Given how important customers are deemed to be by the FX industry, I have had some worrying conversations over the past few days, specifically currency managers wondering how to maintain sufficient credit and in some cases heading in what I believe to be the wrong direction to find it.
The root of the problem has been the very natural reaction to the collapse of MF Global, which was prime broking a number of managers, albeit in second or third place in the PB pecking order. Following the collapse, as I noted in this column last week, credit lines for hedge funds have been curtailed, not necessarily because of fears over the funds themselves – far from it – but over the prime brokers of those funds.
This article prompted a couple of calls in addition to other conversations I had planned and the general tone from these conversations is that things are getting worse for currency managers seeking to get prime broked. Not only are other banks wary of extending credit lines due to the aforementioned problems, but the prime brokers themselves are, in some cases, having painful conversations with potential clients during which they are turning down these prospective clients. The reasons seem to be varied, according to my sources at the managers, but capacity and the overall level of exposure to the hedge fund sector appear foremost in the PB’s minds.
I find this a little surprising given how the past three years has seen two or three credible players enter the prime brokerage space, but as one currency manager pointed out to me, some PBs are only interested in high frequency clients. These PBs, the manager claims, have built technology to handle the HFT volumes, and they are chasing it hard to the exclusion of everyone else. This, of course, narrows the field down again for the more “traditional” managers.
This is probably the last thing currency managers need at this time given how the industry – and I am talking about the lower end of the spectrum here, younger managers or smaller funds – has struggled to recover from the Lehman debacle and subsequent credit crunch. Indeed the reason some of these firms were with MF Global in the first place was the result of an increasingly desperate search for credit.
Struggles like those described above can be overcome with time and a bit of luck, however for those that don’t have time I am also hearing what I consider to be worrying stories.
Specifically, there appears to be an acceptance on the part of some managers that the major prime brokers are unable to help them at this time, therefore they are looking in the opposite direction – at the retail end of the industry.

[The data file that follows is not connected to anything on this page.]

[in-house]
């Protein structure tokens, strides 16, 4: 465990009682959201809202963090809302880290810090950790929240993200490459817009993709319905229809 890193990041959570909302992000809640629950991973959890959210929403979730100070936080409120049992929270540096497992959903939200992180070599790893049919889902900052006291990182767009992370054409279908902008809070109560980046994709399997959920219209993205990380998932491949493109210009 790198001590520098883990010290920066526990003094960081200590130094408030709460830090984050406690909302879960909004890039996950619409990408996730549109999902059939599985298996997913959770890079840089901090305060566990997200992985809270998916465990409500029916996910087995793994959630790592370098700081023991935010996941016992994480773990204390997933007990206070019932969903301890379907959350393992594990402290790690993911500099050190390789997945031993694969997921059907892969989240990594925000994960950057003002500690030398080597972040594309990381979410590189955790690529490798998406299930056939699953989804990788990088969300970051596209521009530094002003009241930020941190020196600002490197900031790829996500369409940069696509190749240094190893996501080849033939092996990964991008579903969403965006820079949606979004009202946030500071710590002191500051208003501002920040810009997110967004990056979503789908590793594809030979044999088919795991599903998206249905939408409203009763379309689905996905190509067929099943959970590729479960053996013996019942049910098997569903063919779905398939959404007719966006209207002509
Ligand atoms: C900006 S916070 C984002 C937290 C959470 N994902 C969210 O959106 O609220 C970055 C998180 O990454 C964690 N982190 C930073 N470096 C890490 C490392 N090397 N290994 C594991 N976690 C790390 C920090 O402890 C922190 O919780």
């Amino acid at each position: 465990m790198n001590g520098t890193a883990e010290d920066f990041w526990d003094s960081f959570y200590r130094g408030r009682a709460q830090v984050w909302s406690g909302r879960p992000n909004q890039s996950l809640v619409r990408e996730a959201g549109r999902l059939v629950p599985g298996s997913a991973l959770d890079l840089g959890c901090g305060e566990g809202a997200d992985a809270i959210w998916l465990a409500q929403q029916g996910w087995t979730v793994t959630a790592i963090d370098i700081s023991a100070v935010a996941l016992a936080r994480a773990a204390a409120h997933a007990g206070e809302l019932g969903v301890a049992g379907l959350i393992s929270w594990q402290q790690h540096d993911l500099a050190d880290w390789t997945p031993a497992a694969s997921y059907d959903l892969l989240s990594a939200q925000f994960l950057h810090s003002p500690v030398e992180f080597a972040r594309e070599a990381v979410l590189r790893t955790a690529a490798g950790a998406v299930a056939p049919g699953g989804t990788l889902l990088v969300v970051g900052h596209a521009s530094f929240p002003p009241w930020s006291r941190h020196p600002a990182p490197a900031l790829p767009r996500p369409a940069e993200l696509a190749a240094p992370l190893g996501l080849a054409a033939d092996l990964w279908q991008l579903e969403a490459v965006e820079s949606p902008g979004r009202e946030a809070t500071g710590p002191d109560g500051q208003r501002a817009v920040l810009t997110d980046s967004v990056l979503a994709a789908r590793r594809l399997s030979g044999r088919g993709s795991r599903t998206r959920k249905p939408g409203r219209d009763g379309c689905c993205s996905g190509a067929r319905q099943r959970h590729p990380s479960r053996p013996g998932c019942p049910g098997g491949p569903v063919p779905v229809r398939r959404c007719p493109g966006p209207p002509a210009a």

This is not the first time I have observed such a shift, as noted, the last time came during the credit crunch, but it is a concern when a number of managers feel they are being forced, as a result of the collapse of MF Global, into the arms of firms of a similar or lesser standing. As one manager pointed out to me, its either a firm with a similar business model to MF Global – and the resulting sleepless nights – or it’s a retail brokerage shop, with the same lack of sleep.
In no way should this column be seen as criticising anyone, there are no (external) villains of the piece in the MF Global saga (indeed there may be no internal villains either), rather I thought it worthwhile highlighting the challenges a very important sector of the market is facing.
Over the past decade, trading by Other Financial Institutions, as judged by the Bank for International Settlements in its triennial FX turnover surveys, has grown tremendously. It has become probably the most important sector to the industry and it is sad that it is facing yet another challenge to its ability to operate day-to-day in a fashion it wishes (not to mention the tricky market conditions in which they have to achieve returns). I have no doubt that things will recover and credit and trust (or risk appetite for PBs) will return, but for now I fear we have to cross our fingers and hope that those managers looking down the value chain for PB services come out unscathed.
Ultimately, a strong currency management industry is good for the FX industry as a whole. It is an outlet for good traders who may be restricted by bank rules or wider regulatory pressure to cut risk taking. It is also a source of good revenue for everyone in the industry: brokers, bankers, technology providers and sundry other segments. More to the point, the segment is innovative and helps the entire industry raise the service bar – to that end we should hope that desperation does not takeover from innovation.